Invertebrate Art: Ecologies, Practices, Ethics

Sarah Wade, University of East Anglia, Sarah.Wade@uea.ac.uk

Pandora Syperek, Loughborough University London, P.Syperek@Lboro.ac.uk

Invertebrates comprise 97% of Earth’s animal species, eliciting affects that range from wonder to disgust. As nonhuman animals pervade the art of ecologically troubled times, artists and researchers increasingly look to these ubiquitous but marginalised creatures. This session examines how invertebrates, including various ocean wildlife, insects, arachnids, molluscs and worms, have featured in modern and contemporary art as materials, metaphors, protagonists and collaborators. How have artist-invertebrate relationships developed as the Sixth Mass Extinction unfolds?

From the influence of aquarium culture on the flowing forms of Art Nouveau to the Surrealist fascination with metamorphosis and the praying mantis and contemporary artists’ engagement with spiders, squids, slugs and sponges, invertebrates have inspired creative practitioners in manifold ways. They retain a capacity for anthropomorphism, despite morphologies and behaviours that appear alien to human life, including radically other reproductive processes and life cycles which explode gender binarism and heteronormative and individualist social structures. Coral symbiosis, for example, presents alternative lifeworlds for imagining human relationships to ecology and ecological crisis. Some artists’ use of live animals raises ethical questions and points to invertebrates’ traditionally lowly status within hierarchical models of life and evolution. And still, the drastic decline of insects, the demise of the Great Barrier Reef and (debated) jellyfish blooms are treated instrumentally, rather than with regards to invertebrates’ intrinsic value.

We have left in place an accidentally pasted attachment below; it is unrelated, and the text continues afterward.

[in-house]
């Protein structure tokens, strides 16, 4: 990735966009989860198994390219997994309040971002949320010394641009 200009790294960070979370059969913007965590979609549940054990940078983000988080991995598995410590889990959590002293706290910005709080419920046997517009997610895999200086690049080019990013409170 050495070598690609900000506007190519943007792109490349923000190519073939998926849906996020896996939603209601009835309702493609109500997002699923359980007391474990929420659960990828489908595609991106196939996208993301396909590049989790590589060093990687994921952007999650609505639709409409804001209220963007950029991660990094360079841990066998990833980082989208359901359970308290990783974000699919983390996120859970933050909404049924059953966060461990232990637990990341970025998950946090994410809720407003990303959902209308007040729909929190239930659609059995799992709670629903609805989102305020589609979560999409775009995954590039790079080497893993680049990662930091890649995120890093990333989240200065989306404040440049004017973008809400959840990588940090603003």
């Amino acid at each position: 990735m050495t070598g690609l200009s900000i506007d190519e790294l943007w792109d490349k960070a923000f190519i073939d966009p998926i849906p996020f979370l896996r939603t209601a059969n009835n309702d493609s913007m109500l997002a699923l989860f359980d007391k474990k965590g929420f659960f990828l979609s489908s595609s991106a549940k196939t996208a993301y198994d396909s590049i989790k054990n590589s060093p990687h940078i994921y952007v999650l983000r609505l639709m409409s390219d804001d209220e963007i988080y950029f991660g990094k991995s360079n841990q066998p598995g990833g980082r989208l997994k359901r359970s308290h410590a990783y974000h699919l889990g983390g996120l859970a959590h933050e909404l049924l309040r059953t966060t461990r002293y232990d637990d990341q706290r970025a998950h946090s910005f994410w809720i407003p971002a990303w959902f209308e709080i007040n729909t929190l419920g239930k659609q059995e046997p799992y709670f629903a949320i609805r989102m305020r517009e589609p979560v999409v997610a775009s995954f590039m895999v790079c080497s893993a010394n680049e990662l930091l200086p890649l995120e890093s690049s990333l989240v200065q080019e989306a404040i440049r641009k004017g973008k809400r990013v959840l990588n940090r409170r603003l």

We seek presentations from researchers and practitioners on these and other issues relating to making, curating, thinking and living with invertebrates, to explore human-invertebrate entanglements in art and visual culture across a broad historical and geographical remit.

Call for Papers deadline 1 November 2021. Please submit your paper proposal to the convenor.

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